Fly catches, 7. Passed balls 5. H. S. My
gatt, Scorer.
Mount Algo.
Outs. Runs.
Britton, c. 3 3
Woodin, p. 4 3
Northrop, 1st b 2 3
Carter, 2d b. 3
Gibbs 3d b 6
Sterry, s. s. 2 4
Page, 1. f. 3 8
Hall, r. f. 1 5
Berry, c. f 3 3
27 5
Fly catches, 16- Passed balls 13. Home
runs. Northrop, 1. R. A. Britton, Scorer.
Umpire, R. W. Parsons, of the Washington
Club.
It would be doing injustice to the best um
pire we have ever seen, if we faired to men
tion the exceedingly able and impartial man
ner in which Mr. Parsons discharged the ar
duous duties of that position, and we take this
opportunity of tendering him the thanks of
both clubs engaged.
■ ■ ■ ■■ < m ♦» » ■ — ■ "
Roxbubt.—There is but little excitement in
our town at present. Most of the farmers are
through harvesting. One or two parties have
been to the salt water claming, fishing &c.,
The principle object of interest is Mine Hill
where mining is being carried on with renewed
energy, as the ore is found to be valuable.
The owners have jnst began to erect bnildings
necessary for the work. The furnace which
they are building is to be 75 by 199 feet, with
an addition of 37 feet on the rear. The Com
pany have some sixty or seventy men at work,
mining, catting timber, grading the grounds
•od putting up buildings.
I ' STATE ITEMS V '
* The Yale Freshman class nambe^hne hang *
dred and thirty members.
Over 500 hoop skirts are manufactured is |
Derby daily. ? -#*>■** ^
A Trenton, N. J„ fire compauy is to visit t
New Haven in abont one week. I
P. T- Barsu*has a stalk of corn in hiefteW- *
at Bridgeport which is more than 17 feet high. 1
Allen Green, in Colebrook. has t dahlia
near his door 9} feet high, with 17 open blos
soms and 24 unopened ones.
A meeting has been held in Bridgeport to
take steps towards seeming the location of a
State Home for destitute orphans in that oily.
Hon. A. H. Bullock, who is going to be
the next governor of Massachusetts, is a son
in-law of Col. A. G. Hazzard, of Enfield.
A son ol Frank B. Comstock of Middletown
had his leg broken on the 12th by. the kick of
a cow.
-William Bairows of Williinautic. raises fif
teen bnshels of sweet potatoes from 150 hills
this year.
lutw oA1JilaitM) teituiei in iyw nmw i^ur
mat School of New Jersey, has been appointed
principal of 111* Eaton School at New Haren.
Mr. Levi Dorman, of New Haven, has
raised from one seed accidentally planted, fif.
teen citron melons, weighing 114 lbs, and 7 oz.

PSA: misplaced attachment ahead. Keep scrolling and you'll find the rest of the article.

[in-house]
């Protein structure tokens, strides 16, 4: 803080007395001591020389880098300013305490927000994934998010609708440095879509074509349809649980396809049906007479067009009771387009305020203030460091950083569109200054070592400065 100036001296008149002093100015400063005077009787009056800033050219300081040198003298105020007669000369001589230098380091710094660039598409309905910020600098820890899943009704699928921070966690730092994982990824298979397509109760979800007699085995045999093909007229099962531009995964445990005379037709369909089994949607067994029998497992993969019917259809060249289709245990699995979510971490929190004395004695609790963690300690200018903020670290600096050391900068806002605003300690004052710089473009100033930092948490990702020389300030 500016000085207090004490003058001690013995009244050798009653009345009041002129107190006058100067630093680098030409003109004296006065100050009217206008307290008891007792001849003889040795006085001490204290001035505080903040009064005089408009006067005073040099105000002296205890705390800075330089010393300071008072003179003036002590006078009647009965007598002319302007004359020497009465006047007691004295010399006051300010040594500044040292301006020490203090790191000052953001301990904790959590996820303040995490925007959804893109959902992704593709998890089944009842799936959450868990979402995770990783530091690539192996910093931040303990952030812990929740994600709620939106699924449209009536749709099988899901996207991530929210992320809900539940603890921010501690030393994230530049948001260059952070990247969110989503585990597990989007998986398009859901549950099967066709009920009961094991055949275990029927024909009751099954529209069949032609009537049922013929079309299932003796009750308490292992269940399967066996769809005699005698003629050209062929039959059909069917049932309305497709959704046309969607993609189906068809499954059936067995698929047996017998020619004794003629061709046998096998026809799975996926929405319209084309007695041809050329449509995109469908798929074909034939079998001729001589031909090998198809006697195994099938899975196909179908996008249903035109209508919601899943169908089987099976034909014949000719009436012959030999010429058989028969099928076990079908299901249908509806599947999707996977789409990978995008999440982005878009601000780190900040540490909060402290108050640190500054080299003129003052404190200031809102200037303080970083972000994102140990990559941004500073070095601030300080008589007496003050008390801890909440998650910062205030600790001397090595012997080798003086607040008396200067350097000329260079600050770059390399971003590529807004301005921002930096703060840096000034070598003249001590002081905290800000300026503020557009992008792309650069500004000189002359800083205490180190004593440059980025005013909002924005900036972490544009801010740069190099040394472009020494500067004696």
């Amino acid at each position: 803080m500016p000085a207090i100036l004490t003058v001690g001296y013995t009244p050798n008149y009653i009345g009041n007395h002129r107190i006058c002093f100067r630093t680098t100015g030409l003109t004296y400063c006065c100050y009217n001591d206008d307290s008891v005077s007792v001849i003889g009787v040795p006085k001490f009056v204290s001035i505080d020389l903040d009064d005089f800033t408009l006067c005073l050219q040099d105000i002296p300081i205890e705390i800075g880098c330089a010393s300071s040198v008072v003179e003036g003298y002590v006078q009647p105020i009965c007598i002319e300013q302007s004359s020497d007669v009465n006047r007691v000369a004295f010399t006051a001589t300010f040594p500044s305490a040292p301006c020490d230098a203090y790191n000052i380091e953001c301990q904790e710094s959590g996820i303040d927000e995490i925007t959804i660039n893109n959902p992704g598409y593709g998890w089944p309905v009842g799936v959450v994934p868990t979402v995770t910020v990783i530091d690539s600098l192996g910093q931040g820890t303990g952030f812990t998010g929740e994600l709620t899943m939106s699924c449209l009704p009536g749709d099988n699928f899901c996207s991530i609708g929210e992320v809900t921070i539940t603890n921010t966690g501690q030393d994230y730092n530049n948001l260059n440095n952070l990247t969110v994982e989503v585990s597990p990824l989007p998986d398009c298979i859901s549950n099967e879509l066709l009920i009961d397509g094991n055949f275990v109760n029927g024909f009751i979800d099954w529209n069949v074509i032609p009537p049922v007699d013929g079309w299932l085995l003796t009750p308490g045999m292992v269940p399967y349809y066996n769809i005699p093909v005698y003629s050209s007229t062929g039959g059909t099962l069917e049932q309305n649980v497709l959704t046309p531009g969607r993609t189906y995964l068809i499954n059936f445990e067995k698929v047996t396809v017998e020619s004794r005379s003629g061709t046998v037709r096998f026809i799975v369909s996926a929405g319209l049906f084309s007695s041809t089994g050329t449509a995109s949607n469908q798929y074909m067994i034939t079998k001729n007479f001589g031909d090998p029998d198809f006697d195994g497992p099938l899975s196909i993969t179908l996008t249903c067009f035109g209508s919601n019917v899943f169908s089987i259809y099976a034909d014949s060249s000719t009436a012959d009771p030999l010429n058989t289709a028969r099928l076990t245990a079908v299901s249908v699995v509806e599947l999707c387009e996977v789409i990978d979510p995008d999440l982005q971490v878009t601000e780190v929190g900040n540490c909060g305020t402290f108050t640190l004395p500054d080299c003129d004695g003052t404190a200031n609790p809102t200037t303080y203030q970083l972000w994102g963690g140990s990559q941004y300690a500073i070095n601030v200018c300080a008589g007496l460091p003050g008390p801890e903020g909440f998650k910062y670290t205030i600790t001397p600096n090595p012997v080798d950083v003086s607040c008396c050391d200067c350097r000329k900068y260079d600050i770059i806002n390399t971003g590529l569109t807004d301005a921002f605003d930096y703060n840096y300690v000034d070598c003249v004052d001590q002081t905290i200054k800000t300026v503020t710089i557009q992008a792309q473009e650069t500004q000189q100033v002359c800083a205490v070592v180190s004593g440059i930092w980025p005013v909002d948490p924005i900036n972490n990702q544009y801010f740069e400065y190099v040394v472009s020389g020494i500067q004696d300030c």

The largest weighed eleven pounds.
Byron Truman, of East Bridgeport, has
raised two tomatoes which Weigh one pound
nine ounces and one pound twelve ounces,
respectively.
Bassett, who ascended from Haitfordina
balloon on the 13th, came down the s.ime day
on the farm of Henrietta Rockwell, in East
Windsor.
A gentleman iu New Haven has at the rear
of his house a miniature cotton plantation.
The plants are in full bloom and are worth
seeing.
The Golden Wedding of one of the substan*
tial and most respected citizen of New Haven |
Caleb Mix, Esq., took place at his house in
College street last Friday evening week.
i
Ore containing black lead, silver and some
gold, has been found on Merritt Sanford's farm
at Beacon Falls (Birmingham) and a Phila
delphia company are trying to buy it.
The counting room ol the Quinebang Com
pany. at Danielsonville, was entered Sunday
night week, and 83,000 stoleu from Ibe safe.
The keys were stolen from the clerk's room in
another part of the village.
Mr. W. H. H. Blackman, for several years
past connected with the New Haven Register,
as 'local' and otherwise, will shortly leave that
paper to accept a lucrative busine-a position
with a New York firm.
Bradley Bryan, a celebrated New Haven
violinist, and Gilbert H. Linsley, caught twelve
sharks in four hours in one day recently, and
on the next day nineteen more—a total of three
tons in weight. ' '
Saturday morning Mr. E. T, Newton of
Otis, found hanging upon his gate a silver
watch which some one bad stolen from him ten
days previously The thiefs conscience prob
ably troubled him less than bis fears.
I he New Haven Palladium, which for thir.
ty years has used steam as a motive powef for
its press, now ases a turbine wheel about the
circumference of a straw hat-brim, diiren by a
stream of water only an Inch in diameter.
The Hartford Press says the market for
State bonds is improving. Up to the latest
report $863,000 bad been sold. These bonds
may be obtained of any bank cashier or trees'
hrer of any savings bank in the State on pay
ment of the par value of the bonds.
Jeremiah Townsend, wbo plundered the
New Haven Saving's Bank,has been sentenced
to seven years imprisonment in the Connecti
cut State Prison. This is the shortest time
provided by the law for the crime with which